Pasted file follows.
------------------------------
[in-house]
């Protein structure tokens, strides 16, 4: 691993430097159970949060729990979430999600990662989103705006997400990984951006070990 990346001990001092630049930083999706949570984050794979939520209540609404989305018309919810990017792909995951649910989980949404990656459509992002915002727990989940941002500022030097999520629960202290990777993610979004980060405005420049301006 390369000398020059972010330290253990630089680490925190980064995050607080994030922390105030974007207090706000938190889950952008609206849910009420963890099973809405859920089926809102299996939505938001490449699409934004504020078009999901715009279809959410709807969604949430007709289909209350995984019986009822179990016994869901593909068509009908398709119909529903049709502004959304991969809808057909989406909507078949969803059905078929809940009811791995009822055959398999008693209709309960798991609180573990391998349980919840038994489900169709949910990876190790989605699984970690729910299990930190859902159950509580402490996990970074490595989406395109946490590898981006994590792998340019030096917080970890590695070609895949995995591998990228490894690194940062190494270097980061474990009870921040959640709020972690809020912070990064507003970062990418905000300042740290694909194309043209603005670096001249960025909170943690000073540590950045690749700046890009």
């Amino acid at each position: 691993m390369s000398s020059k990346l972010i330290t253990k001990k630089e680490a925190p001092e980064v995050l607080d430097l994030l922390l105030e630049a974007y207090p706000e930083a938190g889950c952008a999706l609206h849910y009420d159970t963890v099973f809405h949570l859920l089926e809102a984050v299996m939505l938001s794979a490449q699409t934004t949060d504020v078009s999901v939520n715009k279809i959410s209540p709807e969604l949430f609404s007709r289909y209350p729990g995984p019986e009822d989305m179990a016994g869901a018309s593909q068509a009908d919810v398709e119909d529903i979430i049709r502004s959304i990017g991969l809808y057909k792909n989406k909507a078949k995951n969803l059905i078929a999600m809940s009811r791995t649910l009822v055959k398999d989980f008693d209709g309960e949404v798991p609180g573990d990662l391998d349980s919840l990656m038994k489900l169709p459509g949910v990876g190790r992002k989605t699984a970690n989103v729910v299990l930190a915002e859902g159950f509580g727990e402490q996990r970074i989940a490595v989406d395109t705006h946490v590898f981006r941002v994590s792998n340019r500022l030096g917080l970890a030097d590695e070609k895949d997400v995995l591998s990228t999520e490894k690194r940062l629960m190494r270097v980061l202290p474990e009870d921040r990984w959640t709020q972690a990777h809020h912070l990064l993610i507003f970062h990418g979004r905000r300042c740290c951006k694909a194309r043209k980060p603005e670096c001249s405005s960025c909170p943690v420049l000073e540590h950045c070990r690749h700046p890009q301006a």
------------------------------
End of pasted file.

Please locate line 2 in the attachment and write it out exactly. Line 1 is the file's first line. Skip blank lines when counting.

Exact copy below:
């Protein structure tokens, strides 16, 4: 691993430097159970949060729990979430999600990662989103705006997400990984951006070990 990346001990001092630049930083999706949570984050794979939520209540609404989305018309919810990017792909995951649910989980949404990656459509992002915002727990989940941002500022030097999520629960202290990777993610979004980060405005420049301006 390369000398020059972010330290253990630089680490925190980064995050607080994030922390105030974007207090706000938190889950952008609206849910009420963890099973809405859920089926809102299996939505938001490449699409934004504020078009999901715009279809959410709807969604949430007709289909209350995984019986009822179990016994869901593909068509009908398709119909529903049709502004959304991969809808057909989406909507078949969803059905078929809940009811791995009822055959398999008693209709309960798991609180573990391998349980919840038994489900169709949910990876190790989605699984970690729910299990930190859902159950509580402490996990970074490595989406395109946490590898981006994590792998340019030096917080970890590695070609895949995995591998990228490894690194940062190494270097980061474990009870921040959640709020972690809020912070990064507003970062990418905000300042740290694909194309043209603005670096001249960025909170943690000073540590950045690749700046890009």